As for the idea that the Macs and macOS is inherently more resistant to attacks, Weingarten is skeptical. “It’s really more about the fact that attackers are targeting the biggest bang for buck, and right now it’s the Windows system,” he says. In short, Windows offers “more targets,” according to Weingarten.

And while he emphasizes how crucial it is to keep your operating system updated, he also has another simple solution for people who may not be the most security proficient, and just want to do tasks like send emails: Use an iPad and a keyboard.

That’s because iOS, which powers iPhone and iPads, is “the one operating system that we can say is inherently more secure,” Weingarten says. The closed-down environment of iOS makes it impossible for someone to run foreign code on that device, unless, of course, it is through the highly-regulated official App Store. The only other way to run foreign software on the device would be if an attacker has a pricey and rare “zero day” exploit that could do so, meaning that a malevolent party has had found a way to exploit a vulnerability that has not yet been patched.

However, relying on an iPad or iPhone still doesn’t protect someone from clicking on a malicious link that then takes them to a dummy site, prompting them to enter personal information. In other words, vigilance and common sense are still key.

Think about your email provider

good security has layers, a point that Shalabh Mohan, vice president for products and marketing at Area 1 security, emphasises. Area 1 sells protection to companies against phishing attacks; phishing attempts happen when you get an email with a malicious link in it, or are asked to enter your username and password on a website that impersonates your bank’s, for example.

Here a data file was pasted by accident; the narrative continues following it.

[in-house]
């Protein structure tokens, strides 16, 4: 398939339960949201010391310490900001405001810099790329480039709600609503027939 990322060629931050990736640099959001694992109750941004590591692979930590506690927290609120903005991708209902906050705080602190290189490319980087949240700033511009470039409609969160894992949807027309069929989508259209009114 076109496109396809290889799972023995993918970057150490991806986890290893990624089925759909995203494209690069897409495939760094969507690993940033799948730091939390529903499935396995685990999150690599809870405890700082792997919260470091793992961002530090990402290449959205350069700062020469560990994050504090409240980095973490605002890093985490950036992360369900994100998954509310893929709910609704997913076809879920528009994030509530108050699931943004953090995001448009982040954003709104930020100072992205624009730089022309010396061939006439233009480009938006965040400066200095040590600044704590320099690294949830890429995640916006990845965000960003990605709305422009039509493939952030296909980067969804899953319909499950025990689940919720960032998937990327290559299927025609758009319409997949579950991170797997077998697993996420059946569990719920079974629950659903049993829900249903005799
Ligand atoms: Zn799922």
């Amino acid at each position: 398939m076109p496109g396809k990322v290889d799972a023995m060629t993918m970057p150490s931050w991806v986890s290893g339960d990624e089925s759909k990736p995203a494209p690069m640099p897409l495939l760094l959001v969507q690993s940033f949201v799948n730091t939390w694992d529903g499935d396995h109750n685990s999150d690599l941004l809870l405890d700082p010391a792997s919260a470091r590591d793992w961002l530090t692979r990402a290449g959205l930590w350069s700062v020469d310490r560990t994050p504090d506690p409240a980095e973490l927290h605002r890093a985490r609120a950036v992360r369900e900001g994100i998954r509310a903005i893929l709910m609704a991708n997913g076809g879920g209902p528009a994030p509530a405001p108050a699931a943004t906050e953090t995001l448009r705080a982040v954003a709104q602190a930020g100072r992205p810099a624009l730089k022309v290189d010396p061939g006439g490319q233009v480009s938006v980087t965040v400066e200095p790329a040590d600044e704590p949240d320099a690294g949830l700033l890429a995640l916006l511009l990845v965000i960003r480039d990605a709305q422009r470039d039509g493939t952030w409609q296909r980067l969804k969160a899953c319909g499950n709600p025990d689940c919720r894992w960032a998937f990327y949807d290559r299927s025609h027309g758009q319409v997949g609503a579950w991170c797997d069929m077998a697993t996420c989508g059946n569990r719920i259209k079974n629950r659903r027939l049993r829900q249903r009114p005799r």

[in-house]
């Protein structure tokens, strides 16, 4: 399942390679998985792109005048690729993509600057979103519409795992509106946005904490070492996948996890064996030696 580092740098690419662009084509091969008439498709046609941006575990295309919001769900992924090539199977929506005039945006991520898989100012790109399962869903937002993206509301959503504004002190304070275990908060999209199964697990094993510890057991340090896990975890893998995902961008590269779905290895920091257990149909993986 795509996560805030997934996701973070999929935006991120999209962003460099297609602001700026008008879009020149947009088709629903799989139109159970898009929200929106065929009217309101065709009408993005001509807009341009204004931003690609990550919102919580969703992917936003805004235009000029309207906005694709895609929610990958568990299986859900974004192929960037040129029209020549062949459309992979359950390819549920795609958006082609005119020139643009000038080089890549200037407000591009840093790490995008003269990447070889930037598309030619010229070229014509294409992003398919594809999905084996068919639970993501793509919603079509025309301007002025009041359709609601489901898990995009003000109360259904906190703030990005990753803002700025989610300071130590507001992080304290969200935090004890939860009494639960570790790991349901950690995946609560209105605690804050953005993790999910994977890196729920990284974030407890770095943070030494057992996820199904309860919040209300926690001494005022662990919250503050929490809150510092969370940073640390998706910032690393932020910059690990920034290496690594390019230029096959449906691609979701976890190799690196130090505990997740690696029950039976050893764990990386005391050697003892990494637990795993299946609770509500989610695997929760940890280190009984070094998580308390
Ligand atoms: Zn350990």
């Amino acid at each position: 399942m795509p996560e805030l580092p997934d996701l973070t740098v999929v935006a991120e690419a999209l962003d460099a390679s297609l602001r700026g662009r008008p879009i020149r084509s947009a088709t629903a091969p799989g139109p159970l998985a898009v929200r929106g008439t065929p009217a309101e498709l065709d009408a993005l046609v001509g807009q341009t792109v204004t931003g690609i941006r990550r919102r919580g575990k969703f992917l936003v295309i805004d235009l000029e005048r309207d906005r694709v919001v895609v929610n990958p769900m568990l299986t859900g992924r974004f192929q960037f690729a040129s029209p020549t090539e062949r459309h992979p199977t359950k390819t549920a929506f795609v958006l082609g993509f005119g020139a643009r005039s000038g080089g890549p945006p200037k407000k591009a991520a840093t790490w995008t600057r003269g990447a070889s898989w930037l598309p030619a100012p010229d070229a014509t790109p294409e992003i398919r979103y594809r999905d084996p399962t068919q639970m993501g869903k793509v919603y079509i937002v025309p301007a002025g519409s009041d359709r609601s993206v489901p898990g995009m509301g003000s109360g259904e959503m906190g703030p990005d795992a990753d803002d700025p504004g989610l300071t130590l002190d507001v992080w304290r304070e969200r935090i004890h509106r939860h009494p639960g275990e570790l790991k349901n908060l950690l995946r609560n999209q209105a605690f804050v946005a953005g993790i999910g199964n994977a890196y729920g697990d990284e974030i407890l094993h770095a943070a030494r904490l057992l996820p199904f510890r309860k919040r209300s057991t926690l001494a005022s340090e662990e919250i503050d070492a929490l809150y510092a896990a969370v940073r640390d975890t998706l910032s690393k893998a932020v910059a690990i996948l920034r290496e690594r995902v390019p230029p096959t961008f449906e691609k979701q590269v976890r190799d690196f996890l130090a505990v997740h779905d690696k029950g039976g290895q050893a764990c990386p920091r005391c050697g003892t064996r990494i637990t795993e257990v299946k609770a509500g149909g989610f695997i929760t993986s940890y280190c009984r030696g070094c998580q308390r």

Mohan says that software that protects your personal computer (or endpoint, in the industry jargon) is just part of a “layered approach.” The first step, Mohan argues, is recognizing that phishing attacks are the most common way that attackers get into your system.

The next step is easy: being smart about what email service you use. Mohan points to both Google and Microsoft as good choices, because they help prevent phishing in their email services.

Biztek Solutions provides full on integration to Office 365. Not only utilizing the safety measures of Outlook but maximizing streamline processes to help business flow.

In short, perhaps the smartest approach to protecting your machine in the current climate is to install anti-malware software, but also to take other steps, too, like using a solid email provider like Outlook, keeping your operating system up-to-date, and being vigilant and using common sense against phishing attacks.

Finally, back up your data, so in a worse-case scenario in which a computer is infected by something like ransomware, a savvy user could wipe their computer, install the operating system from scratch, and then restore it from the backed-up version. That’s no fun, but it’s better than losing everything.